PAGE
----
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0.2.12 • Public • Published

rexjs - framework-agnostic data binding

rexjs is a javascript library for reactive programming, data-binding, and value propagation that can be used from any framework or library in any context on any platform.

If you're wondering what that means exactly, read on.

The Problem

A modern web application (or any application, really) is composed (or should be composed) of a tree of interlinked components (or, in some cases, a graph of them). This is true whether you're writing it in React, Angular, or some other well-organized framework. It is definitely a Good Thing(tm).

Each component is generally responsible for working with or displaying some subset of the data of the whole tree, such as a text editor responsible for editting and displaying some text and a more complex EmployeeEditor that lets you edit the details of a whole Employee object.

interface Employee {
	id : number;
	name : string;

Value propagation, then, is the art of moving values from parent components to child components, and sometimes between sibling components (if those exist), and synchronizing them when one of the components instigates a change (e.g. due to user interaction).

With the increasing complexity of web applications, value propagation and change notification requires an increasingly large amount of boilerplate, which can be a potential source of bugs and other issues. You can probably imagine how much of this boilerplate is required when confronted with a diagram like this:

Employee-Company schema

One chain if propagation looks like this:

Company->string propagation

rexjs makes value propagation and change notification a simple and elegant affair. It works using smart variables called Rexes that you can transform using special functions.

Data binding

Data binding is when you take that final value in the above example (a string) and synchronize it with another existing object, like a textbox, so that the textbox and the string are identical.

This is similar to the parent-child relationship above, in that a change in one should cause a change in the other.

Not all frameworks use data binding. React, for example, works very well without it, because every change in an input element causes the whole view to be invalidated. Instead of needed code to synchronize a textbox and an Employee's name, the value is eventually passed down again.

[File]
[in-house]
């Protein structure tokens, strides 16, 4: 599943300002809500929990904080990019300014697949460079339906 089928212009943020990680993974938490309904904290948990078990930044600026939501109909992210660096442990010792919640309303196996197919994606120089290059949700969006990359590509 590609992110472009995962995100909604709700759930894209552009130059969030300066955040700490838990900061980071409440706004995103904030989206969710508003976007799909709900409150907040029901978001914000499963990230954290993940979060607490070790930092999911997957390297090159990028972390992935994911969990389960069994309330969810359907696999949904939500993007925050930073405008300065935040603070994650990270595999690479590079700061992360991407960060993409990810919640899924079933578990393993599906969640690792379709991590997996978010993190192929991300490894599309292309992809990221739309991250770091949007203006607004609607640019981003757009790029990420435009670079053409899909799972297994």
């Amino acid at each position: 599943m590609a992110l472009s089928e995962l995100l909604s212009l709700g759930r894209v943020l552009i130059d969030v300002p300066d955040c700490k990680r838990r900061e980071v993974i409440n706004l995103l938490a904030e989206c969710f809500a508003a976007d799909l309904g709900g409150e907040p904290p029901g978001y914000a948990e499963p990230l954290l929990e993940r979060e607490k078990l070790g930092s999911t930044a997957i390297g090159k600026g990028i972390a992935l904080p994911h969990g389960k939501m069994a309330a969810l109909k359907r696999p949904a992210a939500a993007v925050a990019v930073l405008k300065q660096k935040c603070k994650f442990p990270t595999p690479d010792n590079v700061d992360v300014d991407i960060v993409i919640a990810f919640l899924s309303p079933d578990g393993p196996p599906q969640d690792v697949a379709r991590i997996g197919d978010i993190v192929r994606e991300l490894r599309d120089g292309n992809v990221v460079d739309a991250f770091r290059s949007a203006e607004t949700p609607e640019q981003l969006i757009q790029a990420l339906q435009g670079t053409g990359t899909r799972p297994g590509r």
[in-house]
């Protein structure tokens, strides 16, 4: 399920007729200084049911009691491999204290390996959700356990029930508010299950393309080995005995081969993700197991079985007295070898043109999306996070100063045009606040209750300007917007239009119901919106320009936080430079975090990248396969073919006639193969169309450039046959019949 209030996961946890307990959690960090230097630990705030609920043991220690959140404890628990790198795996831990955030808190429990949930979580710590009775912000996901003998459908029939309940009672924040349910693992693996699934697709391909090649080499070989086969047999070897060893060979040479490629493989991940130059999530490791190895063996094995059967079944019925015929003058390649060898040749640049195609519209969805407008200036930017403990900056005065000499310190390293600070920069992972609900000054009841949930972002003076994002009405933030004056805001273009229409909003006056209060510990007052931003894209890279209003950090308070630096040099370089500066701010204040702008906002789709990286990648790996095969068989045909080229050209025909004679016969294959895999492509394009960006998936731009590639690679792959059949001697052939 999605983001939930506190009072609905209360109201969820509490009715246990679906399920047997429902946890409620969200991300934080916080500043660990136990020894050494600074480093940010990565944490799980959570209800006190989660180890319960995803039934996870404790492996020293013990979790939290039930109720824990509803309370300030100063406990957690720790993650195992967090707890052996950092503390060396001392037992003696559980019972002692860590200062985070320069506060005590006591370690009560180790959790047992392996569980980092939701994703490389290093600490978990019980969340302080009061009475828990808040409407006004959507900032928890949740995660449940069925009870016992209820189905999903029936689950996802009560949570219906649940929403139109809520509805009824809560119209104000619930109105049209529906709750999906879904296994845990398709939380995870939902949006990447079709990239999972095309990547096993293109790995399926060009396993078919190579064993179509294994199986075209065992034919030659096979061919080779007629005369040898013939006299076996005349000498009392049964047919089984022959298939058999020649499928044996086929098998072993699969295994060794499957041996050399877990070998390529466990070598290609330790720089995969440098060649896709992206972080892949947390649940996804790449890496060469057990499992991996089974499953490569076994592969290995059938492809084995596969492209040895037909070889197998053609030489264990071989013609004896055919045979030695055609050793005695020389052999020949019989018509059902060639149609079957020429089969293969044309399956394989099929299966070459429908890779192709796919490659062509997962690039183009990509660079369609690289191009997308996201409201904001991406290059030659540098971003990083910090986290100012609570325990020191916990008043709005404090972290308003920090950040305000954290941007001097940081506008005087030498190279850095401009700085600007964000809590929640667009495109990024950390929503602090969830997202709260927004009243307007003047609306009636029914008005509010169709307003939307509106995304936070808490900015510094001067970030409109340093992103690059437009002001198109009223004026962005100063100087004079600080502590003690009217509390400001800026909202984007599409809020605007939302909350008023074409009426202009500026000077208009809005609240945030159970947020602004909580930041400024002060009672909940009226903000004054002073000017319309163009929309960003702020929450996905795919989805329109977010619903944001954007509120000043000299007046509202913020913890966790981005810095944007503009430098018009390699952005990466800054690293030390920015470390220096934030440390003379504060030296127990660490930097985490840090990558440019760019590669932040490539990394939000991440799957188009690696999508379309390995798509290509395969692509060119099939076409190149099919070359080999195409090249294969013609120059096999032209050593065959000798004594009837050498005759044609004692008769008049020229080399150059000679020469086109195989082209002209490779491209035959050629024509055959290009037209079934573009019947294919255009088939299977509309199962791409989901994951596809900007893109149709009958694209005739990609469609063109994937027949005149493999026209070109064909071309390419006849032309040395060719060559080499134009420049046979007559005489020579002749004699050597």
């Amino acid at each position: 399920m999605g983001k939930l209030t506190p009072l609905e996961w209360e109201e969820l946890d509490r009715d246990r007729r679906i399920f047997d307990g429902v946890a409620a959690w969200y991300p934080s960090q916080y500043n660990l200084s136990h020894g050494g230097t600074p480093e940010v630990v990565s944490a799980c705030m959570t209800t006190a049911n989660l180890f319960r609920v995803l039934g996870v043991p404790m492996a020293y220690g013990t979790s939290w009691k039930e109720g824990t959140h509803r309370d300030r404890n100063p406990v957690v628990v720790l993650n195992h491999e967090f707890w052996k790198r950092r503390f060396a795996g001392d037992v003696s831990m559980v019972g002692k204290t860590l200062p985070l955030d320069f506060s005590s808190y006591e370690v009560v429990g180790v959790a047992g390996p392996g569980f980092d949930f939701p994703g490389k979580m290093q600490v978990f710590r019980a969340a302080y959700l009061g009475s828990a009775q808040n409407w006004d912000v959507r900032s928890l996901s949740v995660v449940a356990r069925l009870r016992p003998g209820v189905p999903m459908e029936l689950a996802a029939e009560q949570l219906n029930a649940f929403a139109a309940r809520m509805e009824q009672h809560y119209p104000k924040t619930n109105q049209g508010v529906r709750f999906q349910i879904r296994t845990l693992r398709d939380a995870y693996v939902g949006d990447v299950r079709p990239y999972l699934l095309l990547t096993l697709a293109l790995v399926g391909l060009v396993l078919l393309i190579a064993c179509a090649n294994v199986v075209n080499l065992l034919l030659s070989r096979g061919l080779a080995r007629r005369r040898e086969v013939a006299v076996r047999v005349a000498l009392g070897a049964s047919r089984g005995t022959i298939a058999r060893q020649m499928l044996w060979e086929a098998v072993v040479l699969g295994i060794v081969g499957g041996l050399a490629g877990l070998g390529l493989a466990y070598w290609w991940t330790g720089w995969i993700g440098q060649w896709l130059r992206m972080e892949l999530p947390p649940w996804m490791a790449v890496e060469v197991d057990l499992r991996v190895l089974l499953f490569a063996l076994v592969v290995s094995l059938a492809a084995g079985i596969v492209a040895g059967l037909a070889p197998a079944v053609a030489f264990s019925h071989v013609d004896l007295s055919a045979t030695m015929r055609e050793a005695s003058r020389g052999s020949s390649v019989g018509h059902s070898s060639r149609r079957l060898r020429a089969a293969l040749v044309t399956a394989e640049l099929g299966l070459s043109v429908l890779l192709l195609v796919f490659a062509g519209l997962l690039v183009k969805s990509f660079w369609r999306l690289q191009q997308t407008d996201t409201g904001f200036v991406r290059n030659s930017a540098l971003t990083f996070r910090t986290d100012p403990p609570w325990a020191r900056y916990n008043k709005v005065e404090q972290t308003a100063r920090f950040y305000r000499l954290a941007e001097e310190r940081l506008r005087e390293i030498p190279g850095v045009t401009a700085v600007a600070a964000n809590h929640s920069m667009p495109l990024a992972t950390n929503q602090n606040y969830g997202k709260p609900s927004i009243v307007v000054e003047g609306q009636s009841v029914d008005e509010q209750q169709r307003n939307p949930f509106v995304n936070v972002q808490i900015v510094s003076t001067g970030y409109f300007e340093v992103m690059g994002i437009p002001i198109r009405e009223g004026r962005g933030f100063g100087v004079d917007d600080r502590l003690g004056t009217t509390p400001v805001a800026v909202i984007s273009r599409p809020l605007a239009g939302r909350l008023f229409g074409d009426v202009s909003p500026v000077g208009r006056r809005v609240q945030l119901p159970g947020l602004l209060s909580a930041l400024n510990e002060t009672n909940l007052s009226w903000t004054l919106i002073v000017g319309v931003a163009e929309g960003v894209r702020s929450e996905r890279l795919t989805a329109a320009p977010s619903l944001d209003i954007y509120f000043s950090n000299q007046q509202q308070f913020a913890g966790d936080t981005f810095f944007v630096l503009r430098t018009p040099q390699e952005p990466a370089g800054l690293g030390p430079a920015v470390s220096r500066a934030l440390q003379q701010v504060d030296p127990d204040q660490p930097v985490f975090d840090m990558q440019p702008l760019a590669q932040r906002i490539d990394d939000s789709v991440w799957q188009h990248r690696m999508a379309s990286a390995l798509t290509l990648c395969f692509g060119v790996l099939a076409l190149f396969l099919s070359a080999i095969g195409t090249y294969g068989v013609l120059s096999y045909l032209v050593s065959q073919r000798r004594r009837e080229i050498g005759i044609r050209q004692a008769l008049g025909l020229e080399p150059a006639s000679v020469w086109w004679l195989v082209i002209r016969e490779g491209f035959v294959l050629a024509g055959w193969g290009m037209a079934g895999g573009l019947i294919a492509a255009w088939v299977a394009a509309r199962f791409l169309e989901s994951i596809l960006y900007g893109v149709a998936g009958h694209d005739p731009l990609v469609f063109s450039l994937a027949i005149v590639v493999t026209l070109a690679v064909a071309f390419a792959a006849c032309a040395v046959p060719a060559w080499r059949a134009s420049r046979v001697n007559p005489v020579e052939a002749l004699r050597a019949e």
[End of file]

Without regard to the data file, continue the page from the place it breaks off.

rexjs supports data binding, but it is very useful without it, as value propagation is an issue in React as well as in other frameworks.


rexjs uses smart variables called Rexes to help propagate a value. It lets you apply complex transformations on it while retaining the link to the original, so that when one component along the chain of dependencies causes a change, all the components are notified correctly.

The most basic Rex is the var_ type, which is backed by a variable. Here are some examples of how it can be used:

let var_ = Rex.var_(1);
var_.value = 5;
let x = var_.value;

The only thing that sets Var apart is that it has no parents.

Using var_ as a base, you can apply Rex transformations on it by calling other methods ending with an underscore to get Rex objects that rely on it:

//creates a RexConvert that transforms the number into a string and back again.
let string_ = var_.convert_(x => x.toString(), x => Number.parseFloat(x));

Here we've created a chain of Rexes that looks like this:

number_ <=> string_

Now if we update either of the two, the other will also be updated automatically:

number_.value = 5;
string_.value = "10";

We can construct more and more elaborate chains of Rexes, or even entire trees of them. We can add another Rex as a child of number_:

let doubled_ = number_.convert(x => x * 2, x => x / 2);
doubled_.value = 10;


npm i rexjs

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